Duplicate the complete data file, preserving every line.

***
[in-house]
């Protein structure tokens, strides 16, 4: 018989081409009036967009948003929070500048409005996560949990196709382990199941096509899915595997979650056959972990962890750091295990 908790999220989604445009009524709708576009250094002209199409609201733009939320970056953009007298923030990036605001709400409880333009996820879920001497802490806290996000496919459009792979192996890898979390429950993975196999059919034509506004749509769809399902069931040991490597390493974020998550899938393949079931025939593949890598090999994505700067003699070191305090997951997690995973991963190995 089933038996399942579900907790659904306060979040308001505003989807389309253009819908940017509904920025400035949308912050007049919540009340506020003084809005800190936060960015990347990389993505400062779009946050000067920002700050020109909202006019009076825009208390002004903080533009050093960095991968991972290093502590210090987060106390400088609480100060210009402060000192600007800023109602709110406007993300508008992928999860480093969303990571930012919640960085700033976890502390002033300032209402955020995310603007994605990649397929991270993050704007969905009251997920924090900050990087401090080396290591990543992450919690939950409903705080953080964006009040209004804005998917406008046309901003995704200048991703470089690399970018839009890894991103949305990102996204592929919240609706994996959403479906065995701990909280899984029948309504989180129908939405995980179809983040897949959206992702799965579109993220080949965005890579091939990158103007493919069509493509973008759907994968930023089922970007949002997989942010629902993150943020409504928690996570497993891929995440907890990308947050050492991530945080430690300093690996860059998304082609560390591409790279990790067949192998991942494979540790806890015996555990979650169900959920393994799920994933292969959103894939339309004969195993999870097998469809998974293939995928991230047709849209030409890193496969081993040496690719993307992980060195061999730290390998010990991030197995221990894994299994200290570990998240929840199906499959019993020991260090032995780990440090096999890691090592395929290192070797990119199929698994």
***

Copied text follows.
[in-house]
């Protein structure tokens, strides 16, 4: 018989081409009036967009948003929070500048409005996560949990196709382990199941096509899915595997979650056959972990962890750091295990 908790999220989604445009009524709708576009250094002209199409609201733009939320970056953009007298923030990036605001709400409880333009996820879920001497802490806290996000496919459009792979192996890898979390429950993975196999059919034509506004749509769809399902069931040991490597390493974020998550899938393949079931025939593949890598090999994505700067003699070191305090997951997690995973991963190995 089933038996399942579900907790659904306060979040308001505003989807389309253009819908940017509904920025400035949308912050007049919540009340506020003084809005800190936060960015990347990389993505400062779009946050000067920002700050020109909202006019009076825009208390002004903080533009050093960095991968991972290093502590210090987060106390400088609480100060210009402060000192600007800023109602709110406007993300508008992928999860480093969303990571930012919640960085700033976890502390002033300032209402955020995310603007994605990649397929991270993050704007969905009251997920924090900050990087401090080396290591990543992450919690939950409903705080953080964006009040209004804005998917406008046309901003995704200048991703470089690399970018839009890894991103949305990102996204592929919240609706994996959403479906065995701990909280899984029948309504989180129908939405995980179809983040897949959206992702799965579109993220080949965005890579091939990158103007493919069509493509973008759907994968930023089922970007949002997989942010629902993150943020409504928690996570497993891929995440907890990308947050050492991530945080430690300093690996860059998304082609560390591409790279990790067949192998991942494979540790806890015996555990979650169900959920393994799920994933292969959103894939339309004969195993999870097998469809998974293939995928991230047709849209030409890193496969081993040496690719993307992980060195061999730290390998010990991030197995221990894994299994200290570990998240929840199906499959019993020991260090032995780990440090096999890691090592395929290192070797990119199929698994």